Homeschooling provides an opportunity for children to receive an education through home-based educational programming which is parent-led. There are many different reasons a parent may chose to homeschool their child at different points in a child’s school career.
For example, Homeschooling may be a viable option for a child who is unwilling to attend school. However, it can be used as a cover by neglectful parents, and even well-meaning parents sometimes find themselves falling behind on meeting state requirements.
The vast majority of homeschool cases are legitimate. Parents follow the mandatory protocols and students learn the requisite material, even though they’re not attending a traditional school. But not all parents or students live up to their responsibilities.
Sherry Johnson, executive director for the Monroe County School Boards Association, said that “while the regulations for homeschooling children lie with the NYSED, the necessary oversight to make sure that students are receiving an appropriate education sits with the individual school districts through policy set by the Board of Education.”
Like public or private school students, homeschooled students have required courses, must attend 180 days of instruction per year, and undergo standardized tests and annual assessments. Parents, like teachers, are required to submit quarterly reports.
Each year, a parent must send a letter of intent (LOI) to the school district to homeschool a child. In addition, an Individual Home Instruction Plan (IHIP) must be submitted to the school district, listing the subjects to be taught, per regulations, and what curriculum and tools will be
used for instruction.
One homeschool parent in Webster who has successfully taught three children from 1st through 12th grade said, “People have no idea how incredibly hard it is (to homeschool their children).” On top of teaching every grade, there are reports to prepare and deadlines to meet.
With all that in mind, advocates for homeschooling argue that it should be easy to tell the difference between legitimate homeschool education and educational neglect.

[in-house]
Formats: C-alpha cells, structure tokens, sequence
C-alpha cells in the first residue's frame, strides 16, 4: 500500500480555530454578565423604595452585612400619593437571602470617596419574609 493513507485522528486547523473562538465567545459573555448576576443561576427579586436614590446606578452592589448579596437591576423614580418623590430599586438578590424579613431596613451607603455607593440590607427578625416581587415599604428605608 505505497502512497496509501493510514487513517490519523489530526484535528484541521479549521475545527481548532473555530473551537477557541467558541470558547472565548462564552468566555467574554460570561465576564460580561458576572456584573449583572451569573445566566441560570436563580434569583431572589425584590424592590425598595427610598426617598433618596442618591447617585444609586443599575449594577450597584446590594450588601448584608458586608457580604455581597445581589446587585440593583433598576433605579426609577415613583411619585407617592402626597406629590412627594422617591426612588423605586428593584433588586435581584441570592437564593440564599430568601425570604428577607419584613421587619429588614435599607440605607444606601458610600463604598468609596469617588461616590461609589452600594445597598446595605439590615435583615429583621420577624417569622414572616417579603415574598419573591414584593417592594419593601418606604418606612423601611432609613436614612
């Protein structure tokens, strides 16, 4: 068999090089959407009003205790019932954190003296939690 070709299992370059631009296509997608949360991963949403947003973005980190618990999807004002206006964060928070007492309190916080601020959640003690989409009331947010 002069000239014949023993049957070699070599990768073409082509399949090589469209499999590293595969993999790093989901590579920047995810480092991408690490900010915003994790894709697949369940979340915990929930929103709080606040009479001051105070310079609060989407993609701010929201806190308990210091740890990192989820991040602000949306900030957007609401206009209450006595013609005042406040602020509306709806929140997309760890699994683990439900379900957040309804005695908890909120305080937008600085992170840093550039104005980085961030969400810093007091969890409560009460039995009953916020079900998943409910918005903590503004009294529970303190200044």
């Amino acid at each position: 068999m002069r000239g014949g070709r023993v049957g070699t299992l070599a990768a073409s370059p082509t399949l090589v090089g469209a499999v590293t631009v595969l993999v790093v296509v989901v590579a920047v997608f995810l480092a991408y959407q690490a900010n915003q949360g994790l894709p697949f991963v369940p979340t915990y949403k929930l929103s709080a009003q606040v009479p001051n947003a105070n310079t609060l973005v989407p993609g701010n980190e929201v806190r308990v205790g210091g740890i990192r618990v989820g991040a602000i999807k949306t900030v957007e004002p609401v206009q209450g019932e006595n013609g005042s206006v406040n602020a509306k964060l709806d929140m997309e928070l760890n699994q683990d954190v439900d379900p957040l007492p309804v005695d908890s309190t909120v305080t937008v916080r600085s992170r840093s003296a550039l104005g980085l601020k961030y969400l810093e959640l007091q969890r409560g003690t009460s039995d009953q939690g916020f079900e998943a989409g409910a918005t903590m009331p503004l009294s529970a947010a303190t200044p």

But even registration and academic requirements aren’t enough to prevent some students and parents from abusing the homeschool law – either deliberately or because they simply are not up to the challenge. Homeschooling only works if the school district enforces the requirements.
It’s the responsibility of each school district to actively engage parents and ensure the requirements are being met and working effectively, for the welfare of the child. “The district is there, we’re responsible,” confirmed Dr. Deborah Baker, Assistant Superintendent for Curriculum and Instruction at Brighton Central School District.
Dr. Baker’s role is to make sure that homeschool parents have the information and capacity they need to provide a quality educational program for their children. She accomplishes that by building a relationship with parents through open communication about expectations.
She outlined a continuum of measures that the Brighton Central School District uses to mitigate any problems with attendance, which the state has added as an accountability measure for districts overseeing homeschooling families.
“More than quarterly reports, we rely pretty heavily on the end of year assessments to verify that learning is actually happening,” Dr. Baker said. “At the end of the day, it’s really about the kids, and whether or not they are learning.”
Neglect occurs when a parent (or person legally responsible) fails to provide a minimum level of care by doing something that inflicts harm, allows harm to be inflicted, or creates an imminent danger of harm. The harm, however, does not result in the kind of serious physical injury that is defined as physical abuse.
What is the Difference Between Educational Neglect and Truancy?
In terms of child welfare, it is important to recognize education neglect and truancy are two different things. Educational neglect involves a failure of the parent or caregiver to enroll a child of mandatory school age in school or to provide appropriate homeschooling or needed special educational training. Educational neglect can also involve a failure of the parent or caretakers to exercise care in facilitating school attendance of a child to the extent that the child’s education has been impaired or harmed. Truancy, on the other hand, involves a child who is willfully refusing to attend school despite the parent or caretaker exercising steps to facilitate the child’s attendance. School Districts also have a responsibility to engage parents to discover and try to address underlying conditions that might lead to failure to enroll or poor attendance as part of their efforts to determine if there is possible educational neglect that should be reported, or if truancy is the issue.
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